MediaCodec codec = MediaCodec.createEncoderByType ("video/hevc");
MediaFormat format = MediaFormat.createVideoFormat("video/hevc", 1280, 720);

// check if the extension is supported first, before using it
if (supportedExtensions.indexOf{ == -1) {
     // return error, extension KEY_LTR_MAX_COUNT_FRAME is not supported by the Android Device
else {
     format.setInteger(, 4);

Setting a value for a dynamic extension property is similar, except that the key/value pair is stored in a Bundle and passed to the MediaCodec instance via its setParameters() method. The following code sample shows how set a QP number for a frame:

if (supportedExtensions.indexOf( ! = -1) {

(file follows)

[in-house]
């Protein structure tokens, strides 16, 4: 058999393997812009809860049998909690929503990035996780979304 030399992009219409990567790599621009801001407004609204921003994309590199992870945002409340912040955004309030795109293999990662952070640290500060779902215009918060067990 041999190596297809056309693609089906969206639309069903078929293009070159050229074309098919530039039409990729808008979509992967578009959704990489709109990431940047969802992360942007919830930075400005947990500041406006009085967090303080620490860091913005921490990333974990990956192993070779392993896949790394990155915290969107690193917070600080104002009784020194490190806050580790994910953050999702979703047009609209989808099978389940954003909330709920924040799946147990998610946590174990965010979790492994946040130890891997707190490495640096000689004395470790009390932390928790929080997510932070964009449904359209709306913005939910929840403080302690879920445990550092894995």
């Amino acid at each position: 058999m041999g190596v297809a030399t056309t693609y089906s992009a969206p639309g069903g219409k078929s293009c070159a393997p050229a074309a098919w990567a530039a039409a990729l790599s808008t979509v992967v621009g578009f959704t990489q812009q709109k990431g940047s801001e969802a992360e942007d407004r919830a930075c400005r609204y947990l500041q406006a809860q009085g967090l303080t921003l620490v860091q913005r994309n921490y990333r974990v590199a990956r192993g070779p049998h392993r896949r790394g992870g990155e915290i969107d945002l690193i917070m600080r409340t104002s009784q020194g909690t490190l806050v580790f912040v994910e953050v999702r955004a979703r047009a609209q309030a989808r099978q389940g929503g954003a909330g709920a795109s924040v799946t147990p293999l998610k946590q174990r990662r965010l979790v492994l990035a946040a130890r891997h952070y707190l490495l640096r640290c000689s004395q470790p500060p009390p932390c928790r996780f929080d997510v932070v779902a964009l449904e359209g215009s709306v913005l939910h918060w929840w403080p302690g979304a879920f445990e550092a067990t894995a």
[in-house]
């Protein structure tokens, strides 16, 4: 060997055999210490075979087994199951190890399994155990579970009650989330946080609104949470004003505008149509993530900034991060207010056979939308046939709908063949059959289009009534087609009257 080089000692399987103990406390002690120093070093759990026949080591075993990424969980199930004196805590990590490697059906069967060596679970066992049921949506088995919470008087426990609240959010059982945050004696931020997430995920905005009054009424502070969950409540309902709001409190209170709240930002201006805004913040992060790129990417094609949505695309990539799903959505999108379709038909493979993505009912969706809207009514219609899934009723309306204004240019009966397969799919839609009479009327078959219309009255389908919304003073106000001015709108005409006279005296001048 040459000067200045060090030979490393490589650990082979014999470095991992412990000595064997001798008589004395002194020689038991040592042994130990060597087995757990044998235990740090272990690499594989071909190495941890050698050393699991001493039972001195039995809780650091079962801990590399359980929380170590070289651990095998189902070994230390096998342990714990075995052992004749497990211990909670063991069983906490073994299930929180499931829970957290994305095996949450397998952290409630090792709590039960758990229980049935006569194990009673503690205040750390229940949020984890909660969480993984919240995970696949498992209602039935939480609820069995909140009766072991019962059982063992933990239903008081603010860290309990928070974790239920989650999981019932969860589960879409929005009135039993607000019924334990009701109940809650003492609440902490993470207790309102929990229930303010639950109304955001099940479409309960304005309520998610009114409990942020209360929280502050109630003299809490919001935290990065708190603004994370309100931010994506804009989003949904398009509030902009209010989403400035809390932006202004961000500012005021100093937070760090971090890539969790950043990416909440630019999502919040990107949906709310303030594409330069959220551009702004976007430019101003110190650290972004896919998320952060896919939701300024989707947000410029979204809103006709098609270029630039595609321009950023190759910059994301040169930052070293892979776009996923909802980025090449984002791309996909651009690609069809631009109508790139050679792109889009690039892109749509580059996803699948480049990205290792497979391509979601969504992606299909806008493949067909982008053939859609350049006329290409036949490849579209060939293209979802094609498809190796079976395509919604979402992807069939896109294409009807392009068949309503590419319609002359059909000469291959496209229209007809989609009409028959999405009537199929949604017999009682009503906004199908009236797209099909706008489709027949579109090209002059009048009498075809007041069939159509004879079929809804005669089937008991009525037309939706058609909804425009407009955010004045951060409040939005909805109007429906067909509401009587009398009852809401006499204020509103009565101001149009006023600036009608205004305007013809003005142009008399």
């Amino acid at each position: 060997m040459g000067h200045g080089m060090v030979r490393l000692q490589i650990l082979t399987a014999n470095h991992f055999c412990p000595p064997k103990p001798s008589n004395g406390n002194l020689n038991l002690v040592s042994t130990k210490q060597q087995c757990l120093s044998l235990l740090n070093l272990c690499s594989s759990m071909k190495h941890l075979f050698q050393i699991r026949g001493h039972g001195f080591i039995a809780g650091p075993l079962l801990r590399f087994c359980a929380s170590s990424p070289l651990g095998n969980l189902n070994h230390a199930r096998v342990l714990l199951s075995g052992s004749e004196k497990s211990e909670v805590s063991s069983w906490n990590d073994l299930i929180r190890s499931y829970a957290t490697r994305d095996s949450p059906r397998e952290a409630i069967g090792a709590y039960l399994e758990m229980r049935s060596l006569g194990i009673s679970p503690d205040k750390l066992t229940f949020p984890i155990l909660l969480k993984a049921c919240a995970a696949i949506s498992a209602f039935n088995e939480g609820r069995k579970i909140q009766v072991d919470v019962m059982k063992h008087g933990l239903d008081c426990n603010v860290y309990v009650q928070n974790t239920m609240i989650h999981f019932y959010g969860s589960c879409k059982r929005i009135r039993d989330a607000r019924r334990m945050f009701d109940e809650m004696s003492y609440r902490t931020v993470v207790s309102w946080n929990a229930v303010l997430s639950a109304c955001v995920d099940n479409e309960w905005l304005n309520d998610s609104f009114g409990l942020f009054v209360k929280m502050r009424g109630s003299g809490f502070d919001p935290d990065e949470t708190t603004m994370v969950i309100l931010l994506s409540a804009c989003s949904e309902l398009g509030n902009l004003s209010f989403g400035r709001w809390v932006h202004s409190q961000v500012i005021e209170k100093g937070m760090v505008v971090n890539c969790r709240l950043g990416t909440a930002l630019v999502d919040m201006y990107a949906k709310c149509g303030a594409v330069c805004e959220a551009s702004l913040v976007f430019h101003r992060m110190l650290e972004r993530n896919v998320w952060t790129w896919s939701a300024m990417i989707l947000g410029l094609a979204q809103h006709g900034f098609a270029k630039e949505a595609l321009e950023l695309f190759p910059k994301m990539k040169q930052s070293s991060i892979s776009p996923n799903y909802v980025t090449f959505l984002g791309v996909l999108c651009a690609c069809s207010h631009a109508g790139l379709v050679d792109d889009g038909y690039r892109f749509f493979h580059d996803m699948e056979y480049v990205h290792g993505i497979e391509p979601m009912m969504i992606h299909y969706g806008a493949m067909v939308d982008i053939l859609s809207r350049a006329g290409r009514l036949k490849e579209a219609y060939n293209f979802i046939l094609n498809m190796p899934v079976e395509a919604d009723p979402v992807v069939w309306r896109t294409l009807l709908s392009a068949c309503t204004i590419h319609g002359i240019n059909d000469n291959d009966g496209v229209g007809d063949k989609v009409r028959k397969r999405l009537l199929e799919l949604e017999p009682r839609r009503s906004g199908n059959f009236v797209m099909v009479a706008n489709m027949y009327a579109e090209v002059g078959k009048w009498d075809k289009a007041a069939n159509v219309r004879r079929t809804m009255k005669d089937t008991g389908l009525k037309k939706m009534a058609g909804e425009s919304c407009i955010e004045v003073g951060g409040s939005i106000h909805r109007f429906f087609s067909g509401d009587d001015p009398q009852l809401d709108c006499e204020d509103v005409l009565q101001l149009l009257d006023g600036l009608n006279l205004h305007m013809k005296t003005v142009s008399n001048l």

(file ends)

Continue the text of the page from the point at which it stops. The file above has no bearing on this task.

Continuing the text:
Bundle frameQP = new Bundle();
     frameQP.setinteger(, 24);


Android’s MediaCodec class, in conjunction with the Android on Snapdragon vendor extensions, can unlock powerful features for media-rich apps. You can use it to discover, configure, and adjust your app’s capabilities based on the underlying hardware’s support. And when running on the latest devices with Snapdragon, you can incorporate ROI, LTR, and encoder statistics as well as several built-in Android codec features into your apps.

For more information, check out Android on SnapdragoMediaCodec Extensions developer documentation.

Author: Morris Novello
Morris Novello is Staff Manager and Head of Developer Marketing at Qualcomm Technologies, Inc. In this role, he provides marketing leadership, strategy, and execution for both Developers and Partners across QTI technologies.

Snapdragon branded products are products of Qualcomm Technologies, Inc. and/or its subsidiaries.